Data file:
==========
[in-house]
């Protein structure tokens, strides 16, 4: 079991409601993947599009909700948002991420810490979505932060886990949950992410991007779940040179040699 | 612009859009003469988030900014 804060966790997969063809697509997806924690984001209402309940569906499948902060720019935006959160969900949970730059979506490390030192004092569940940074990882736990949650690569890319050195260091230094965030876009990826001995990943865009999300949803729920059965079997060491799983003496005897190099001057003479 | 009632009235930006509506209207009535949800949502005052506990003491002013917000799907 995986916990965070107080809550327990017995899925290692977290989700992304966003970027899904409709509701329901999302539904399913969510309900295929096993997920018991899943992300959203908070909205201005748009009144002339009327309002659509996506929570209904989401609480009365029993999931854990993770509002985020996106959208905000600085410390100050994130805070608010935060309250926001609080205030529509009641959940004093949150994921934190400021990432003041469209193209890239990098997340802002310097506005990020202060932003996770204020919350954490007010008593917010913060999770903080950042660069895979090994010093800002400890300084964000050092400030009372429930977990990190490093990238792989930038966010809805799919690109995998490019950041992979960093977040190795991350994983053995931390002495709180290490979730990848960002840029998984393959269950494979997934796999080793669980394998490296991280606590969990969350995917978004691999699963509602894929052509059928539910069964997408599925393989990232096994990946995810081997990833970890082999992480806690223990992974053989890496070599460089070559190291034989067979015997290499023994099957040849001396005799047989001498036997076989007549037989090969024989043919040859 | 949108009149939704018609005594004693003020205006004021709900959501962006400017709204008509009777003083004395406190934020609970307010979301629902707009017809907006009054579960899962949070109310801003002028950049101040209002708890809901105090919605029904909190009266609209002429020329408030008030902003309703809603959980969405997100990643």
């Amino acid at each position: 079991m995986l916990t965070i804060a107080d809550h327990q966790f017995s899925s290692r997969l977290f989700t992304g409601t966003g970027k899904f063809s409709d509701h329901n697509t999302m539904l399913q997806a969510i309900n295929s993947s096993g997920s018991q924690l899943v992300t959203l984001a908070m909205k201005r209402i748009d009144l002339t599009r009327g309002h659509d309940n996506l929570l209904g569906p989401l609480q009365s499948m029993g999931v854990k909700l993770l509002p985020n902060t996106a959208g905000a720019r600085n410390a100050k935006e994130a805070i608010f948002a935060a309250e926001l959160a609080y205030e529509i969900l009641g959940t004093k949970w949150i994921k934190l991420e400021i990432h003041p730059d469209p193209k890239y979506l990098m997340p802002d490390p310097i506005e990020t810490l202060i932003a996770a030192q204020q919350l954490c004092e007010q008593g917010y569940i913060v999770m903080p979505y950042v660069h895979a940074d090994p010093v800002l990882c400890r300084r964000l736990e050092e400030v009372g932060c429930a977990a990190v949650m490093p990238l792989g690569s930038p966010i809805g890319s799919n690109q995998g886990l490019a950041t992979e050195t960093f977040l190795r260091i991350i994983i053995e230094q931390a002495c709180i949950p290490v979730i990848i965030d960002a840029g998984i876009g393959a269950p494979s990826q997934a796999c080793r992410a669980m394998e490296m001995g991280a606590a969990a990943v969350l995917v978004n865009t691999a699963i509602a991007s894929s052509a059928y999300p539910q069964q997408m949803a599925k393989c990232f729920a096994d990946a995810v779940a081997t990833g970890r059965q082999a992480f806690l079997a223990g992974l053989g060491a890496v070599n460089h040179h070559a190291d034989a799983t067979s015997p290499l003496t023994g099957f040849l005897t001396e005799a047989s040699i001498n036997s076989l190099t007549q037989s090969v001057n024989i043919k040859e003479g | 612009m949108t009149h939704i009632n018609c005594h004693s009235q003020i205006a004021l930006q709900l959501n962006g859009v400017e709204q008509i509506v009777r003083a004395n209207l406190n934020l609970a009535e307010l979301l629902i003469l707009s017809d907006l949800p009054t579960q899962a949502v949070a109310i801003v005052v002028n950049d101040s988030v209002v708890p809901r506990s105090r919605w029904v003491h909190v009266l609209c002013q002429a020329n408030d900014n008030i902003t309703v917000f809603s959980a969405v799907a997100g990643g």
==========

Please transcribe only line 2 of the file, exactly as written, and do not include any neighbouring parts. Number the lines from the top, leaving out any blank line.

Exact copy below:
């Protein structure tokens, strides 16, 4: 079991409601993947599009909700948002991420810490979505932060886990949950992410991007779940040179040699 | 612009859009003469988030900014 804060966790997969063809697509997806924690984001209402309940569906499948902060720019935006959160969900949970730059979506490390030192004092569940940074990882736990949650690569890319050195260091230094965030876009990826001995990943865009999300949803729920059965079997060491799983003496005897190099001057003479 | 009632009235930006509506209207009535949800949502005052506990003491002013917000799907 995986916990965070107080809550327990017995899925290692977290989700992304966003970027899904409709509701329901999302539904399913969510309900295929096993997920018991899943992300959203908070909205201005748009009144002339009327309002659509996506929570209904989401609480009365029993999931854990993770509002985020996106959208905000600085410390100050994130805070608010935060309250926001609080205030529509009641959940004093949150994921934190400021990432003041469209193209890239990098997340802002310097506005990020202060932003996770204020919350954490007010008593917010913060999770903080950042660069895979090994010093800002400890300084964000050092400030009372429930977990990190490093990238792989930038966010809805799919690109995998490019950041992979960093977040190795991350994983053995931390002495709180290490979730990848960002840029998984393959269950494979997934796999080793669980394998490296991280606590969990969350995917978004691999699963509602894929052509059928539910069964997408599925393989990232096994990946995810081997990833970890082999992480806690223990992974053989890496070599460089070559190291034989067979015997290499023994099957040849001396005799047989001498036997076989007549037989090969024989043919040859 | 949108009149939704018609005594004693003020205006004021709900959501962006400017709204008509009777003083004395406190934020609970307010979301629902707009017809907006009054579960899962949070109310801003002028950049101040209002708890809901105090919605029904909190009266609209002429020329408030008030902003309703809603959980969405997100990643």